Preparation 
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How to Find the GCF in Two or More Algebraic Terms ?
Finding the Greatest Common Factor (GCF) in two or more algebraic terms involves three steps:
1. Find the GCF of all the coefficients (numbers).
2. Find the GCF of all the variables (letters) by taking each variable to its lowest exponent.
3. Write the GCF of the terms as the product of the GCF of the coefficients and the GCF of the variables.
Example 1. GCF of 8x^{4}, 4x^{2} and 12x is 4x.
Here, the GCF of the coefficients (8, 4 and 12) is 4.
The GCF of the variables (x^{4}, x^{2} and x) is x (i.e., the variable raised to the lowest exponent).
The GCF of the terms 8x^{4}, 4x^{2} and 12x is 4x (i.e., the product of 4 and x).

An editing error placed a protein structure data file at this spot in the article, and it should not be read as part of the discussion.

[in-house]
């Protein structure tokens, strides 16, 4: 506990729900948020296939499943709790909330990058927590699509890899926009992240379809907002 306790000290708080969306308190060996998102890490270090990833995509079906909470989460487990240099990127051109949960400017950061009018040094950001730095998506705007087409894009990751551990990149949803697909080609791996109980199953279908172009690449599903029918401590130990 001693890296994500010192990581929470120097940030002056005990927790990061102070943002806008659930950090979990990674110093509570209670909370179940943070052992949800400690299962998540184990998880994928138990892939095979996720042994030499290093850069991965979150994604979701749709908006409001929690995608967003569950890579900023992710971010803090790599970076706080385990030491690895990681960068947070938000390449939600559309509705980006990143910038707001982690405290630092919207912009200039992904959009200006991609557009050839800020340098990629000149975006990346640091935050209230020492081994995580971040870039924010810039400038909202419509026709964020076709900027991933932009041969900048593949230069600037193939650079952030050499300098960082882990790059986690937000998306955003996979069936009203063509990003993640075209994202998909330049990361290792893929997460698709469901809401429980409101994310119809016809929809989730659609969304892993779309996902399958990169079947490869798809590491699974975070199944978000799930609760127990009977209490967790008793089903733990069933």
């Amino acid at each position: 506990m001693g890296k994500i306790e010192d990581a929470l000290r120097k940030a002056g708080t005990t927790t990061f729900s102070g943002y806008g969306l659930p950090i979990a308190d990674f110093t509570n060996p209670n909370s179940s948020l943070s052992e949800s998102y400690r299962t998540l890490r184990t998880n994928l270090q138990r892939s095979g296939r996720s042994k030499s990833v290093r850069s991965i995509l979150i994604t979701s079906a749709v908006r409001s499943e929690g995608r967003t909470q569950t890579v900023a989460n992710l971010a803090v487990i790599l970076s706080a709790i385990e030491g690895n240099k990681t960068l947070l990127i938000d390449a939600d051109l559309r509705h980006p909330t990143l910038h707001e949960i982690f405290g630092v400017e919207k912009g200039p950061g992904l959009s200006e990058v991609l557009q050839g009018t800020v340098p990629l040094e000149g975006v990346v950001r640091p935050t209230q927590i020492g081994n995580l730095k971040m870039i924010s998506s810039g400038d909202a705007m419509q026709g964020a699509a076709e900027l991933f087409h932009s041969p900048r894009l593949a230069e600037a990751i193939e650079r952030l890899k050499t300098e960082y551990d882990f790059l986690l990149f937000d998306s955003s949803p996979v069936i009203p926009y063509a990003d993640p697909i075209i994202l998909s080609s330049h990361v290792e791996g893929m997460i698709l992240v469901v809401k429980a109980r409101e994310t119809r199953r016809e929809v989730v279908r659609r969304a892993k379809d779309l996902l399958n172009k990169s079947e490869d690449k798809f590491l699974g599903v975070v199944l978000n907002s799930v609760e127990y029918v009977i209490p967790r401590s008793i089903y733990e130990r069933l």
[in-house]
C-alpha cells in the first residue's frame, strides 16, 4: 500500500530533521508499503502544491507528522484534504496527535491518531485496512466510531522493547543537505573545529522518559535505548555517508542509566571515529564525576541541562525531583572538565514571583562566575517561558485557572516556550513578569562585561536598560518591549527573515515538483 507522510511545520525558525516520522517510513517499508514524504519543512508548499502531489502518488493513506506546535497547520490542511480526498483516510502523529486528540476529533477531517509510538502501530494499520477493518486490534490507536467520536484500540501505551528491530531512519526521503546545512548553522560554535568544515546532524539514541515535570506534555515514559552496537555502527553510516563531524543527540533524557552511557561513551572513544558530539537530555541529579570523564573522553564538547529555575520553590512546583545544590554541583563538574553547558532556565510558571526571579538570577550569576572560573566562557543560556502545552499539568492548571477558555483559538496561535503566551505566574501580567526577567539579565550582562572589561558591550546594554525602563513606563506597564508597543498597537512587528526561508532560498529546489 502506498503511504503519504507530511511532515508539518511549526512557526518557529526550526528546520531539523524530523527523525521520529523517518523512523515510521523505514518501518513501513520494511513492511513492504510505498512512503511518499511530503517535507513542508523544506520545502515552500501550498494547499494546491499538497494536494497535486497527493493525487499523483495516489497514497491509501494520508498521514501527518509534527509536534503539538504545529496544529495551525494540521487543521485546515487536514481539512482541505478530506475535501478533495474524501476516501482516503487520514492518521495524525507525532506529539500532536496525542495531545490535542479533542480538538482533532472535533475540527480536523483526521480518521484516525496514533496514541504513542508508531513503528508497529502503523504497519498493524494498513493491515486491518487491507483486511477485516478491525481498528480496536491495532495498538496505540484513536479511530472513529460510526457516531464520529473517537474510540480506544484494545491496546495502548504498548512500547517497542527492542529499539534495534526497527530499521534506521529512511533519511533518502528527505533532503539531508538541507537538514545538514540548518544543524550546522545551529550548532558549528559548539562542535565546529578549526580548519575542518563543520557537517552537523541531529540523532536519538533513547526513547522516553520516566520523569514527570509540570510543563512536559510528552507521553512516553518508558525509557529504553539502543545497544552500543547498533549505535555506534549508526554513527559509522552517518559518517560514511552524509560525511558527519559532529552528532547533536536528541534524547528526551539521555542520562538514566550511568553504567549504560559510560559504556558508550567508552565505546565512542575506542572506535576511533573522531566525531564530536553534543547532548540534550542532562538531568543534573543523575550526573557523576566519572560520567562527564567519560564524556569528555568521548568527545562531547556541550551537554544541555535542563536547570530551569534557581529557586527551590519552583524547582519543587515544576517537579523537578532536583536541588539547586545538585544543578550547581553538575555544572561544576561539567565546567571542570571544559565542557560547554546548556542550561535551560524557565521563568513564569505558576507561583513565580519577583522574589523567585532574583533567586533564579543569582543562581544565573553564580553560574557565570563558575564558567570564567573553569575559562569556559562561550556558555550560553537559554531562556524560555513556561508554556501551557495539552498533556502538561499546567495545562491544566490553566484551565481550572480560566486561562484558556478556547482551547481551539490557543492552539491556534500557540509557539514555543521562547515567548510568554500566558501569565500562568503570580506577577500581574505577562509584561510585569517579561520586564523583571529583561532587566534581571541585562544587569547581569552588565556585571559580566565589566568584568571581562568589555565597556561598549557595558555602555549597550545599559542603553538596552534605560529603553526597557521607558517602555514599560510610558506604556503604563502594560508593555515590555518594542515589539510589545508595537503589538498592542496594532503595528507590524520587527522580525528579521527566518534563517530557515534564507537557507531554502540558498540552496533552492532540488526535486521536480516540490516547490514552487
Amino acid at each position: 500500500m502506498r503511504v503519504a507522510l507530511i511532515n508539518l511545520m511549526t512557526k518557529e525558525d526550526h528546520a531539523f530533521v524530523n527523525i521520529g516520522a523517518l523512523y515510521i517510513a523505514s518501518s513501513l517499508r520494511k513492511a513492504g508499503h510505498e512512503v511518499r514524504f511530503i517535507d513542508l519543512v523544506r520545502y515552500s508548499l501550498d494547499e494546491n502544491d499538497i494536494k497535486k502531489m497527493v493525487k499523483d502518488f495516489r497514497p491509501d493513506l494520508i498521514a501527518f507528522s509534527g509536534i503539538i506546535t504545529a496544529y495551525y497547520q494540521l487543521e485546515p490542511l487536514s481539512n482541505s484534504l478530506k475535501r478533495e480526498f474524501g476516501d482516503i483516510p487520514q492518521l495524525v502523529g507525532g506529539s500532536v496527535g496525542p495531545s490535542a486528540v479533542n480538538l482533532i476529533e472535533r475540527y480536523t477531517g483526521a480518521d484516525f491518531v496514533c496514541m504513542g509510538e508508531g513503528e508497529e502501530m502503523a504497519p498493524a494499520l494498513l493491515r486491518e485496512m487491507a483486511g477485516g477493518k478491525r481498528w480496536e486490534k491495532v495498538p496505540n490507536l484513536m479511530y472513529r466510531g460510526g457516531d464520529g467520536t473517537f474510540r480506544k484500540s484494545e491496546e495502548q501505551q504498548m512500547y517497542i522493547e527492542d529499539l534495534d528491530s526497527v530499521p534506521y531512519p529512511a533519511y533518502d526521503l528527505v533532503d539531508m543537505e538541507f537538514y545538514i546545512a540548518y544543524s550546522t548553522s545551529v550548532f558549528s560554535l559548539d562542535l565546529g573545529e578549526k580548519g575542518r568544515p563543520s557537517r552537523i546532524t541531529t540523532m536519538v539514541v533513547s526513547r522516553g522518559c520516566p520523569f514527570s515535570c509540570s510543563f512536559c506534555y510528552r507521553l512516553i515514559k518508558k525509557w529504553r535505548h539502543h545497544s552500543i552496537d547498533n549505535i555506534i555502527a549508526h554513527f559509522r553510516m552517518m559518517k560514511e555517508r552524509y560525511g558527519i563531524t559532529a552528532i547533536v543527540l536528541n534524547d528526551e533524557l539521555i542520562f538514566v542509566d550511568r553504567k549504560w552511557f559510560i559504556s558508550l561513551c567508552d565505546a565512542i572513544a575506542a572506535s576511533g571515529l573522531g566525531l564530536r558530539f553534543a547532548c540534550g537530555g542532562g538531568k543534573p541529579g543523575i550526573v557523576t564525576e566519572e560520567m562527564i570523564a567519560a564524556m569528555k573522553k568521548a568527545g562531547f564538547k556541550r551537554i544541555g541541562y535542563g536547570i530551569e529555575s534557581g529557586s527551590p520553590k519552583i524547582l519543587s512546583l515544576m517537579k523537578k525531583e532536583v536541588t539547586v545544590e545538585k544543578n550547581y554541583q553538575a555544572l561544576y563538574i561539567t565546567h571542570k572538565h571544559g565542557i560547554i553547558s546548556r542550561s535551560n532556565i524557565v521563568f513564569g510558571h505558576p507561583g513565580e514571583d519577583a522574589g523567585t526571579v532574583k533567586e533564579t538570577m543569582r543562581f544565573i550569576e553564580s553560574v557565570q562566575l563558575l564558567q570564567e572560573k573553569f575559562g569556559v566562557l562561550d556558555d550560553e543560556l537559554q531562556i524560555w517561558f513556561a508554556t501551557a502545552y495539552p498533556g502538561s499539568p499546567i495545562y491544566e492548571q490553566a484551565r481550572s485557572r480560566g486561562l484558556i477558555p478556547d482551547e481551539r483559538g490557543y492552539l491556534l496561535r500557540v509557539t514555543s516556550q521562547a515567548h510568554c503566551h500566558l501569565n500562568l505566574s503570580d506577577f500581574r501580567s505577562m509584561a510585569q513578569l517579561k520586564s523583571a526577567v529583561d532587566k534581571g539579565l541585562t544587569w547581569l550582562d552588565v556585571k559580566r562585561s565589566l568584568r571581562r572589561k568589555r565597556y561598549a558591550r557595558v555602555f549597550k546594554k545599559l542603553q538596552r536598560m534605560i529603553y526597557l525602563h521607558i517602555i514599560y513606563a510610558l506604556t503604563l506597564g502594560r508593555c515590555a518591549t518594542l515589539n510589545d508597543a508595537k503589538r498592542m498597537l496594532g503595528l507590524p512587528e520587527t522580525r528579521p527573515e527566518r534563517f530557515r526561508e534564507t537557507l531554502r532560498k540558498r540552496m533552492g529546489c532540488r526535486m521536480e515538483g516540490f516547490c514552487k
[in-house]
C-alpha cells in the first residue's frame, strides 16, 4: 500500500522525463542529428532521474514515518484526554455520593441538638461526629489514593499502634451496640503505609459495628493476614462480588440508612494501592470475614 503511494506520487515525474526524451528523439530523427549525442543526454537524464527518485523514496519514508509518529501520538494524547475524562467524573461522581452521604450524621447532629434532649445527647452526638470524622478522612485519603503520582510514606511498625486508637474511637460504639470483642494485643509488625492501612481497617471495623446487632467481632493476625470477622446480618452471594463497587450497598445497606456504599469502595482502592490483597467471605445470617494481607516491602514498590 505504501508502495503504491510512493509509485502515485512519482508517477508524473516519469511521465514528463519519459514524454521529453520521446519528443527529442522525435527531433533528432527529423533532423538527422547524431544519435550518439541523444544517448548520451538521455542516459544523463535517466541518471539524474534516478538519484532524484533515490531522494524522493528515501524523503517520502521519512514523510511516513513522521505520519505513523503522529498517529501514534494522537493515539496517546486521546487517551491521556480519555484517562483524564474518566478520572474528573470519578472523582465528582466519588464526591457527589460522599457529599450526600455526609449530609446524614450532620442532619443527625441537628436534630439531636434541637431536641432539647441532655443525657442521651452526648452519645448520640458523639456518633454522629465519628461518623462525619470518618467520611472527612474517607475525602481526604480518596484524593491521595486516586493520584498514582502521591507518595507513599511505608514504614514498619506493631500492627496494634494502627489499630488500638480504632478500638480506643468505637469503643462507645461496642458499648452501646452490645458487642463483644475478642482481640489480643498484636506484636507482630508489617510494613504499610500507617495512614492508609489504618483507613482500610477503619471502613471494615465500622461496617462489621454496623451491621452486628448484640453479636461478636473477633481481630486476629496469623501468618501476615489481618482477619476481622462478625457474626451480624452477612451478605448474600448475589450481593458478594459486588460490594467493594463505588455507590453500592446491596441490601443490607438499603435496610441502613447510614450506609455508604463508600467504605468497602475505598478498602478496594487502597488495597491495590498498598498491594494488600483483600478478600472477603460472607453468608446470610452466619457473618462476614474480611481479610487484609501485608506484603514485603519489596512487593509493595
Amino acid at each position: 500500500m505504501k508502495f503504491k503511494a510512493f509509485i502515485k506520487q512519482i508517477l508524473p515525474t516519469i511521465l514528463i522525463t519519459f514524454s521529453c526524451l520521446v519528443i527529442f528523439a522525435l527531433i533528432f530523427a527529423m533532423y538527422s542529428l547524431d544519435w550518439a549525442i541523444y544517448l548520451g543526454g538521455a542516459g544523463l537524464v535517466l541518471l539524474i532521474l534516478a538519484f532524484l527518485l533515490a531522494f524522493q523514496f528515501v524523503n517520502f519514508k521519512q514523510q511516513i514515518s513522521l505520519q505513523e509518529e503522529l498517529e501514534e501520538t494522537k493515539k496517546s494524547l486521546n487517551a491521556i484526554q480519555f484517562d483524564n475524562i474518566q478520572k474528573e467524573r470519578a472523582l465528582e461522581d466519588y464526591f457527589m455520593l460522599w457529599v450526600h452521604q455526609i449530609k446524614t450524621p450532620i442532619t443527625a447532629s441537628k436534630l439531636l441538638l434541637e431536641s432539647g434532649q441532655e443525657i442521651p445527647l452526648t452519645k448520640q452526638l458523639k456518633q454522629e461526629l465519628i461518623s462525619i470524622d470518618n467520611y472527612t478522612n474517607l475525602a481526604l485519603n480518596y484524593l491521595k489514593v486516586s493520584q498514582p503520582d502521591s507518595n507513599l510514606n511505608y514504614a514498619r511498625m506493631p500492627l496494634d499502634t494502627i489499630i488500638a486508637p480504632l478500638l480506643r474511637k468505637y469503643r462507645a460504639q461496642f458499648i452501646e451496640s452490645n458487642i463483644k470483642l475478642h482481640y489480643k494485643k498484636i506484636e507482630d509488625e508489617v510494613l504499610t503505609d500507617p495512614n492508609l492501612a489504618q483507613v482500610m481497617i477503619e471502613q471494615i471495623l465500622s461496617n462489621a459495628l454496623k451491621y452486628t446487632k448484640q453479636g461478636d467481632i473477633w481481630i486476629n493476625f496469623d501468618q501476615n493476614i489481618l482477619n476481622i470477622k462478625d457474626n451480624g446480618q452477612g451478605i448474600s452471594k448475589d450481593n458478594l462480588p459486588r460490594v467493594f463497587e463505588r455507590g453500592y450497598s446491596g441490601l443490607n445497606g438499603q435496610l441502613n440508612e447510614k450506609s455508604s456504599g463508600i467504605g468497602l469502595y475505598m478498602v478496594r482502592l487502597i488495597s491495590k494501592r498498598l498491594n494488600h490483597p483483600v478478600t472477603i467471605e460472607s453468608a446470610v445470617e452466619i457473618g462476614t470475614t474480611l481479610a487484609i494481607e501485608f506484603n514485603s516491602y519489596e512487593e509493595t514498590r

Example 2. GCF of 27ab^{3} and 18a^{2}b^{2} is 9ab^{2}.
Here, the GCF of the coefficients (27 and 18) is 9.
The GCF of the variables (ab^{3} and a^{2}b^{2}) is ab^{2} (i.e., each variable with its lowest exponent).
The GCF of the terms 27ab^{3} and 18a^{2}b^{2} is 9ab^{2} (i.e., the product of 9 and ab^{2}).
Note that a variable having an exponent of one is written without an exponent (i.e., x^{1} = x) and a variable with an exponent of zero equals one (i.e., x^{0} = 1).
Practice Exercise for Algebra Module on Finding GCF in Algebraic Terms